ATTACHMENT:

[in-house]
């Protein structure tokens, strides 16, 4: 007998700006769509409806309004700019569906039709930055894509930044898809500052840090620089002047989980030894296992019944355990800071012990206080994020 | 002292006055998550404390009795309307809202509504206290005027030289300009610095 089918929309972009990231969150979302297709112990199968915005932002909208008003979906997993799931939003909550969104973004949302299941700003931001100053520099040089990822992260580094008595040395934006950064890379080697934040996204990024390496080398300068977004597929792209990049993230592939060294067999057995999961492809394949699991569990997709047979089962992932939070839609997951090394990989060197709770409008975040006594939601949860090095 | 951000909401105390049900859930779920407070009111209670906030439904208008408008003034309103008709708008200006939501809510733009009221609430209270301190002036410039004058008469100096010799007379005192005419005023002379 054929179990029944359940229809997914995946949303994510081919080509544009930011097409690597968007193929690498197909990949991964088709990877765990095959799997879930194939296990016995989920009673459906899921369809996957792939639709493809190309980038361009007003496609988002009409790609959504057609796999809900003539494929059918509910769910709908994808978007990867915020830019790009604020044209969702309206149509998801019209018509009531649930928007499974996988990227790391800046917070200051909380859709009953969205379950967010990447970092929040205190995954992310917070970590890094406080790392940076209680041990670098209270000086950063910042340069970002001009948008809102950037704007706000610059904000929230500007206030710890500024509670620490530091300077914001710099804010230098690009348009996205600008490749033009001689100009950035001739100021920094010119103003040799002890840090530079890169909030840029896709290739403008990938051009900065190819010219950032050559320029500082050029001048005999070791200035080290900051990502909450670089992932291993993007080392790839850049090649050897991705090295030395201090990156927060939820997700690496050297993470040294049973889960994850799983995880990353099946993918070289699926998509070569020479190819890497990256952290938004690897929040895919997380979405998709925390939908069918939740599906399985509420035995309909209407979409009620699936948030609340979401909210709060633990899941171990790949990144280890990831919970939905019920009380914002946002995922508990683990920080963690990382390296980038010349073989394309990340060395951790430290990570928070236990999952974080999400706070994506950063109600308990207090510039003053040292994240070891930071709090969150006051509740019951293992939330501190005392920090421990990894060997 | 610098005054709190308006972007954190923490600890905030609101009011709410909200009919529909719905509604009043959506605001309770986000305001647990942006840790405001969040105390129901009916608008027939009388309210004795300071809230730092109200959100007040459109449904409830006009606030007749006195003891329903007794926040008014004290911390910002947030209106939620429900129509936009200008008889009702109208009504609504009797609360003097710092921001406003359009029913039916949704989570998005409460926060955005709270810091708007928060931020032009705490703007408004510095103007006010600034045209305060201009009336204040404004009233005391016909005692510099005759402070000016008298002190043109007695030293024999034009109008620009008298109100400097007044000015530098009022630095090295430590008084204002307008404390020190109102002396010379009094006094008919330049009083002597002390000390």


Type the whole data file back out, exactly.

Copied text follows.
[in-house]
């Protein structure tokens, strides 16, 4: 007998700006769509409806309004700019569906039709930055894509930044898809500052840090620089002047989980030894296992019944355990800071012990206080994020 | 002292006055998550404390009795309307809202509504206290005027030289300009610095 089918929309972009990231969150979302297709112990199968915005932002909208008003979906997993799931939003909550969104973004949302299941700003931001100053520099040089990822992260580094008595040395934006950064890379080697934040996204990024390496080398300068977004597929792209990049993230592939060294067999057995999961492809394949699991569990997709047979089962992932939070839609997951090394990989060197709770409008975040006594939601949860090095 | 951000909401105390049900859930779920407070009111209670906030439904208008408008003034309103008709708008200006939501809510733009009221609430209270301190002036410039004058008469100096010799007379005192005419005023002379 054929179990029944359940229809997914995946949303994510081919080509544009930011097409690597968007193929690498197909990949991964088709990877765990095959799997879930194939296990016995989920009673459906899921369809996957792939639709493809190309980038361009007003496609988002009409790609959504057609796999809900003539494929059918509910769910709908994808978007990867915020830019790009604020044209969702309206149509998801019209018509009531649930928007499974996988990227790391800046917070200051909380859709009953969205379950967010990447970092929040205190995954992310917070970590890094406080790392940076209680041990670098209270000086950063910042340069970002001009948008809102950037704007706000610059904000929230500007206030710890500024509670620490530091300077914001710099804010230098690009348009996205600008490749033009001689100009950035001739100021920094010119103003040799002890840090530079890169909030840029896709290739403008990938051009900065190819010219950032050559320029500082050029001048005999070791200035080290900051990502909450670089992932291993993007080392790839850049090649050897991705090295030395201090990156927060939820997700690496050297993470040294049973889960994850799983995880990353099946993918070289699926998509070569020479190819890497990256952290938004690897929040895919997380979405998709925390939908069918939740599906399985509420035995309909209407979409009620699936948030609340979401909210709060633990899941171990790949990144280890990831919970939905019920009380914002946002995922508990683990920080963690990382390296980038010349073989394309990340060395951790430290990570928070236990999952974080999400706070994506950063109600308990207090510039003053040292994240070891930071709090969150006051509740019951293992939330501190005392920090421990990894060997 | 610098005054709190308006972007954190923490600890905030609101009011709410909200009919529909719905509604009043959506605001309770986000305001647990942006840790405001969040105390129901009916608008027939009388309210004795300071809230730092109200959100007040459109449904409830006009606030007749006195003891329903007794926040008014004290911390910002947030209106939620429900129509936009200008008889009702109208009504609504009797609360003097710092921001406003359009029913039916949704989570998005409460926060955005709270810091708007928060931020032009705490703007408004510095103007006010600034045209305060201009009336204040404004009233005391016909005692510099005759402070000016008298002190043109007695030293024999034009109008620009008298109100400097007044000015530098009022630095090295430590008084204002307008404390020190109102002396010379009094006094008919330049009083002597002390000390």